SHIVER AND SHAKE. 35
back, will you, or I will hang you up again." But the dead could not hear him, they only sat silent and let their rags burn.
Then Hans became angry, and said, " If you will not move, there is no help for it; I must not let you burn, I must hang you up," So he hung the seven bodies up again all in a row, then laid himself down by the fire and fell fast asleep.
In the morning the man came, according to his promise, hoping to get the fifty dollars. " Well, I suppose you know now what it is to shiver and shake ?" he said.
"No, indeed," he replied. "Why should I? those up there have not opened their mouths once; and when I seated them round the fire, they allowed their old rags to burn without moving, and if I had not hung the bodies up again, they would have been burned also. The man looked quite scared when he heard this, and went away without attempting to ask for the fifty dollars.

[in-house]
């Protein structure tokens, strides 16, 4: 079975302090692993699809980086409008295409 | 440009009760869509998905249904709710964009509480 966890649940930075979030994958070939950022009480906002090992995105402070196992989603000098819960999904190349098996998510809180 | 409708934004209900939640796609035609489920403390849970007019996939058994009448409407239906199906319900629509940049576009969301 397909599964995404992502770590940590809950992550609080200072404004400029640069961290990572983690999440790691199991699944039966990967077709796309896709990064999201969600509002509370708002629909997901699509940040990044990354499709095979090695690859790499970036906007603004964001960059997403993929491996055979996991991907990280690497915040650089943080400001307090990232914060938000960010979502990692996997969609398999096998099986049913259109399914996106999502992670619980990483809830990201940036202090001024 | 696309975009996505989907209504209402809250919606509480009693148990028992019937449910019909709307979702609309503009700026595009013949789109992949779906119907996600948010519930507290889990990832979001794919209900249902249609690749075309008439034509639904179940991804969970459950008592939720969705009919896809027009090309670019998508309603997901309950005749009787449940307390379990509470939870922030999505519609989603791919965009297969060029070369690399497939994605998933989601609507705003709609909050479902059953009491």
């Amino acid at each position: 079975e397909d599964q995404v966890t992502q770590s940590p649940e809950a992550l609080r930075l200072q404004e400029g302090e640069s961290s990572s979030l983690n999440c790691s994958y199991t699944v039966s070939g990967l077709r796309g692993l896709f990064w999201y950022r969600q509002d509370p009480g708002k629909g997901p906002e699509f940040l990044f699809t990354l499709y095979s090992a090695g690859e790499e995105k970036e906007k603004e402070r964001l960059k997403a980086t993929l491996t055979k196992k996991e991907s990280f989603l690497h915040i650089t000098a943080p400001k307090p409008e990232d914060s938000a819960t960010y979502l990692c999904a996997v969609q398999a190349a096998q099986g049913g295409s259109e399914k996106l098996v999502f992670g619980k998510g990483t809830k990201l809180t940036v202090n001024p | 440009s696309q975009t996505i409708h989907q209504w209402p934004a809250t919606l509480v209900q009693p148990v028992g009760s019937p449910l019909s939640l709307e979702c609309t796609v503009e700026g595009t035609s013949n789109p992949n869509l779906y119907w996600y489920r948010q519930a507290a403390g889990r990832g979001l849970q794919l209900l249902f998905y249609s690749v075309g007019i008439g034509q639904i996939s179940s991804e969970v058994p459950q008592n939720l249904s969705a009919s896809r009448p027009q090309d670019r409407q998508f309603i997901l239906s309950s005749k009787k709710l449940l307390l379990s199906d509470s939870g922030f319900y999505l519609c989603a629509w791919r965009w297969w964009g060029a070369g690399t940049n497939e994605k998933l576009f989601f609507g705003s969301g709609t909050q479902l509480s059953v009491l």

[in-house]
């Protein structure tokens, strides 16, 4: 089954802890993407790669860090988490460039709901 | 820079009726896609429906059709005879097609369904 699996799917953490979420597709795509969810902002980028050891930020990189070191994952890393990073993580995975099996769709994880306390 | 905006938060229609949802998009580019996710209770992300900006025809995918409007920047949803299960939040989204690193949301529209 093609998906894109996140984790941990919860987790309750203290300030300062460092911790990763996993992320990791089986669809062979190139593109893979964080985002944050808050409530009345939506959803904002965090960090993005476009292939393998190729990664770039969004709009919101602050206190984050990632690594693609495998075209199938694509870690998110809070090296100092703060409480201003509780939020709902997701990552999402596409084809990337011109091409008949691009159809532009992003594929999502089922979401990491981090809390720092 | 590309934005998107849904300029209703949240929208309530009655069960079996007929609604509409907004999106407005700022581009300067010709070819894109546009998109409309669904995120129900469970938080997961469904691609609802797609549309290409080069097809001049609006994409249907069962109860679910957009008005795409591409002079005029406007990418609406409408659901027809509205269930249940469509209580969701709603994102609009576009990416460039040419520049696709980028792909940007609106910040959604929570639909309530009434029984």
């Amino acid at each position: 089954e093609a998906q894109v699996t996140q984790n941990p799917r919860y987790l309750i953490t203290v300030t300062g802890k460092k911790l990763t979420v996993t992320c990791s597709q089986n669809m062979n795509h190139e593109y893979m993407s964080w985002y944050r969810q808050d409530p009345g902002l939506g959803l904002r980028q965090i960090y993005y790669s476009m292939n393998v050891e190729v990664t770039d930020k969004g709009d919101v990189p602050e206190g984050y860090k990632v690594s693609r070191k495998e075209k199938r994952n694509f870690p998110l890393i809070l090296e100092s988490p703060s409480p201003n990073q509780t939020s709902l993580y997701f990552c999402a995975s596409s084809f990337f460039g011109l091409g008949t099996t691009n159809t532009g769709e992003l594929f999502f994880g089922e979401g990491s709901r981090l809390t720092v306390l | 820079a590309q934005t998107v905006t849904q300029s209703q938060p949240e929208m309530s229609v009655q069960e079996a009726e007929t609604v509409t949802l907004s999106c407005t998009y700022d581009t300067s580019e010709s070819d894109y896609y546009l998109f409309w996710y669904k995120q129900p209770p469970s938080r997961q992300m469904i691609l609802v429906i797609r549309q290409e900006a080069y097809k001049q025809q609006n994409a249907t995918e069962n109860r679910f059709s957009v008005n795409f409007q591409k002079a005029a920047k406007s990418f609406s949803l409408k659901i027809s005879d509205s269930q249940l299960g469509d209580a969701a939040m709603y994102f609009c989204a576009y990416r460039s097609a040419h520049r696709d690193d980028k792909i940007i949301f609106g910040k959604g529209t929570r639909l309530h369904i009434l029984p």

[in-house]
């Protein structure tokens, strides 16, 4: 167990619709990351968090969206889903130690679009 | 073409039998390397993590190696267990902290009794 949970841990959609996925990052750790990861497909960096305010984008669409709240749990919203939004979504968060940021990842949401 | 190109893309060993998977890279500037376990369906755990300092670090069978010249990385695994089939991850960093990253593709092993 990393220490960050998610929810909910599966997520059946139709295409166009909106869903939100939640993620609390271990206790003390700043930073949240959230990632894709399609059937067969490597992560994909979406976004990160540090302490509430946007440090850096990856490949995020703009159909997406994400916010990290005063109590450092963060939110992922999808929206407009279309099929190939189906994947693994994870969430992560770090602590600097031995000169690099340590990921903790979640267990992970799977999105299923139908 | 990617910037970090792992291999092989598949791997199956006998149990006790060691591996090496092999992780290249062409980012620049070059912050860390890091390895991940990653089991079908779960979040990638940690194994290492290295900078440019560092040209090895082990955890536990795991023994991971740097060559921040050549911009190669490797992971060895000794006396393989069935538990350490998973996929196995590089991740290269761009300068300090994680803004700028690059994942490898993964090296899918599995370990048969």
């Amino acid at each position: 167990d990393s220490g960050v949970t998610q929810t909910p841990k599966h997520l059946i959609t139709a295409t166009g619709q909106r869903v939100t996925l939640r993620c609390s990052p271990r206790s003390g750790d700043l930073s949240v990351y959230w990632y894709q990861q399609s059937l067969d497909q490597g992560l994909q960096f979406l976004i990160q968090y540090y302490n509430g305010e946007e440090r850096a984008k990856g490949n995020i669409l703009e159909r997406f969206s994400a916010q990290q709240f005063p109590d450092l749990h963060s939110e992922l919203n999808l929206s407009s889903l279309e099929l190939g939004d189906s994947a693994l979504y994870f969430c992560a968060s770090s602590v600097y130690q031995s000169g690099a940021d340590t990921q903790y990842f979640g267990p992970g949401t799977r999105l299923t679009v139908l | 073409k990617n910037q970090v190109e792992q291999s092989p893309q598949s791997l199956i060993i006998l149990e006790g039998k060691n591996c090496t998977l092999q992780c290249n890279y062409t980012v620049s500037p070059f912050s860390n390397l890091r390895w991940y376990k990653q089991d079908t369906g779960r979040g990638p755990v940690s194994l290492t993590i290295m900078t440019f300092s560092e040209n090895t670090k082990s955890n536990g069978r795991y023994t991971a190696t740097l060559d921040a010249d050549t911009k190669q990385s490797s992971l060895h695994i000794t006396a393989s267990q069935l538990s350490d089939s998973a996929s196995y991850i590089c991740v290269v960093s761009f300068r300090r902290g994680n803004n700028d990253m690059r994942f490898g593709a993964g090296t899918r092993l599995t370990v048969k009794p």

Then Hans continued his journey, and again said aloud to himself, " I wonder what this shivering and shaking can be."
A wagoner walking along the road by his horses overtook him, and asked who he was.
" I don't know," he replied.
The wagoner asked again, "Why are you here?"
" I can't tell," said Hans.
* Who is your father ?"
" I dare not say,"
"What were you grumbling about just now, when I came up with you ?"
" I want to learn to shiver and shake," said Hans.
" Don't talk nonsense," said the wagoner. " Come with me, I will show you a little of the world, and find you something to do better than that."
So the young man went with the wagoner, and about evening they arrived at an inn, where they put up for the night No sooner, however, did Hans enter the room than he muttered to himself, " Oh ! if I could only learn to shiver and shake."
The landlord heard him, and said with a laugh, " If that is all you wish to learn, I can tell you of a splendid opportunity in this part of the world."
"Ah! be silent now," said the landlady. "You know how many people have already lost their lives through their curiosity